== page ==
As has been said, this debate comes just five weeks after the Government made their second Written Ministerial Statement on progress in their response to the deservedly praised report of my noble friend Lady Corston, Women with ParticularVulnerabilities in the Criminal Justice System. That Statement focused on our continued progress in delivering the commitments made in the Government’s response to that report, and on the wider work we are planning to drive this agenda forward beyond those original commitments. Today’s debate invites us to look ahead to progress over the coming year within the context of the women whom the courts have committed to prison.

Two important principles underpin the Government’s response to the Corston report. The first is that women should not end up in prison unless it is absolutely necessary. Statistics show that the majority of women offenders—70 per cent, compared with 47 per cent for men—are imprisoned for non-violent offences and that they are serving short sentences. That point was made powerfully in this short debate. Indeed, 2006 figures show that 75 per cent of women prisoners served less than 12 months. That is why the Ministry of Justice is committed to providing additional resources this year to divert from custody vulnerable women

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who are not serious or dangerous offenders. We plan to reduce the number of women in prison. I say in passing, although this is just one figure, that at 9 January 2009 the number of women in prison was 3 per cent down on that of a year ago. I do not make huge claims for that figure but the House should be aware of it. However, I accept that in previous years the figure has risen.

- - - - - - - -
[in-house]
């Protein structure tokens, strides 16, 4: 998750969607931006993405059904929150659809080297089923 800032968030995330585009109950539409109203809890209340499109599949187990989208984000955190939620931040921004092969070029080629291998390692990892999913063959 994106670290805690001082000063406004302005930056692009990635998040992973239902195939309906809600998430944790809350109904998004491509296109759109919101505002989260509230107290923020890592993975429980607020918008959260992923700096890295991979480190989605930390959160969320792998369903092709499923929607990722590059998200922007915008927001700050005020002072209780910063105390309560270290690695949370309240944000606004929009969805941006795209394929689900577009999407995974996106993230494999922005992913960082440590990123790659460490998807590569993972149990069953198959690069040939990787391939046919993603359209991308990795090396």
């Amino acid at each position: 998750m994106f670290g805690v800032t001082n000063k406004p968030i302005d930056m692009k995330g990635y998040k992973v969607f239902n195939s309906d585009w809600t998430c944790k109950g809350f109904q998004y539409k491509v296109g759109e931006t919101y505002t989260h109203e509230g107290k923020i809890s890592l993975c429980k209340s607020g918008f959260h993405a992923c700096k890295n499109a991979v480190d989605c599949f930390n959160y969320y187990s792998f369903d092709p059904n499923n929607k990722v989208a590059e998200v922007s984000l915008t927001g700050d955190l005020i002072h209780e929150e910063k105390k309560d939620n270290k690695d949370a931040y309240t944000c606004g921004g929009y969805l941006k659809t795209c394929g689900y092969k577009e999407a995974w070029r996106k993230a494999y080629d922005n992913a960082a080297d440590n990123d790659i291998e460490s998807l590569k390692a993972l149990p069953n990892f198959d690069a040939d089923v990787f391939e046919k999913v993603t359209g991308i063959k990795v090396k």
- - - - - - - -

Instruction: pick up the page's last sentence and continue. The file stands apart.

As I say, we plan to reduce the number of women in prison and to provide additional services in the community for women offenders and women at risk of offending. In addition to all the other powerful arguments, there is a strong economic argument for diverting women from custody. These resources are preventive. They will be used to build the capacity of the one-stop shop at women’s centres, which my noble friend fully supported in her review, and to develop further bail support services to better meet the needs of women. It is proposed to invest in existing third sector providers to enable them to work with courts, police, probation and other statutory agencies to provide support to vulnerable women.

This work builds on the significant progress we have already made to improve services for women offenders in the community. In October last year a probation circular was issued providing guidance and encouraging greater use of female approved premises. It introduced flexibility into the admissions criteria to include women who may not present a high risk of harm to others. We are expecting to see an increase in the number of women accessing them in the near future. The Offender Management Guide toWorking with Women Offenders was officially launched last month and will not only provide advice on how the guidance links with the national framework for women offenders but will inform various agencies about the full range of appropriate interventions, including supportive mainstream community services available for vulnerable women caught up in the criminal justice system.